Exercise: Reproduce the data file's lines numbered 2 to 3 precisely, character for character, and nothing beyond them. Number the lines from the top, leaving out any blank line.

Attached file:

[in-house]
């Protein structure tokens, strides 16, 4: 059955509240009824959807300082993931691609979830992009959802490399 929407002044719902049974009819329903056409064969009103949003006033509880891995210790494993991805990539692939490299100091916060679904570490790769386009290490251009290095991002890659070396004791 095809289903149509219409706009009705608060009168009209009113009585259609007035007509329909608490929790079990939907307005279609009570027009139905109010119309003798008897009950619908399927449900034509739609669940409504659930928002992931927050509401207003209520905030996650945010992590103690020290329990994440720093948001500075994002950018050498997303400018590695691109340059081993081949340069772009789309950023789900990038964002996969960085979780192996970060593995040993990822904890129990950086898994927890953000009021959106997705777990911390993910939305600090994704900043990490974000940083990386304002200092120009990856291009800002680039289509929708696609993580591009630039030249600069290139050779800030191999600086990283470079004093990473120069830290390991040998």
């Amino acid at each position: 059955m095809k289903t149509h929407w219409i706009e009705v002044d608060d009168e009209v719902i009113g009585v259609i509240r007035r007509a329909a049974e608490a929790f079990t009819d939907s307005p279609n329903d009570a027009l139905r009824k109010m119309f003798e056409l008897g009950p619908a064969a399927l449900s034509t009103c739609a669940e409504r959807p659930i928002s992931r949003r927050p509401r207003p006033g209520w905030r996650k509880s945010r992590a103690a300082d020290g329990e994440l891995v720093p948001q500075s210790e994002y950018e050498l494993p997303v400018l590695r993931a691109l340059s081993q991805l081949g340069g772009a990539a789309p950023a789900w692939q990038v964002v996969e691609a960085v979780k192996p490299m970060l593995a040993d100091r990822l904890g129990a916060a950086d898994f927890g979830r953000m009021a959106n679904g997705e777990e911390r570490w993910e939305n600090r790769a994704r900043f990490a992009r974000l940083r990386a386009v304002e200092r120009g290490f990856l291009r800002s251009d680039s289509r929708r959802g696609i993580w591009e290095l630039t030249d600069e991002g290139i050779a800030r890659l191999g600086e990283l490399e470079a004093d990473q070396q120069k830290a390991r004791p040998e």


């Protein structure tokens, strides 16, 4: 059955509240009824959807300082993931691609979830992009959802490399 929407002044719902049974009819329903056409064969009103949003006033509880891995210790494993991805990539692939490299100091916060679904570490790769386009290490251009290095991002890659070396004791 095809289903149509219409706009009705608060009168009209009113009585259609007035007509329909608490929790079990939907307005279609009570027009139905109010119309003798008897009950619908399927449900034509739609669940409504659930928002992931927050509401207003209520905030996650945010992590103690020290329990994440720093948001500075994002950018050498997303400018590695691109340059081993081949340069772009789309950023789900990038964002996969960085979780192996970060593995040993990822904890129990950086898994927890953000009021959106997705777990911390993910939305600090994704900043990490974000940083990386304002200092120009990856291009800002680039289509929708696609993580591009630039030249600069290139050779800030191999600086990283470079004093990473120069830290390991040998």
């Amino acid at each position: 059955m095809k289903t149509h929407w219409i706009e009705v002044d608060d009168e009209v719902i009113g009585v259609i509240r007035r007509a329909a049974e608490a929790f079990t009819d939907s307005p279609n329903d009570a027009l139905r009824k109010m119309f003798e056409l008897g009950p619908a064969a399927l449900s034509t009103c739609a669940e409504r959807p659930i928002s992931r949003r927050p509401r207003p006033g209520w905030r996650k509880s945010r992590a103690a300082d020290g329990e994440l891995v720093p948001q500075s210790e994002y950018e050498l494993p997303v400018l590695r993931a691109l340059s081993q991805l081949g340069g772009a990539a789309p950023a789900w692939q990038v964002v996969e691609a960085v979780k192996p490299m970060l593995a040993d100091r990822l904890g129990a916060a950086d898994f927890g979830r953000m009021a959106n679904g997705e777990e911390r570490w993910e939305n600090r790769a994704r900043f990490a992009r974000l940083r990386a386009v304002e200092r120009g290490f990856l291009r800002s251009d680039s289509r929708r959802g696609i993580w591009e290095l630039t030249d600069e991002g290139i050779a800030r890659l191999g600086e990283l490399e470079a004093d990473q070396q120069k830290a390991r004791p040998e």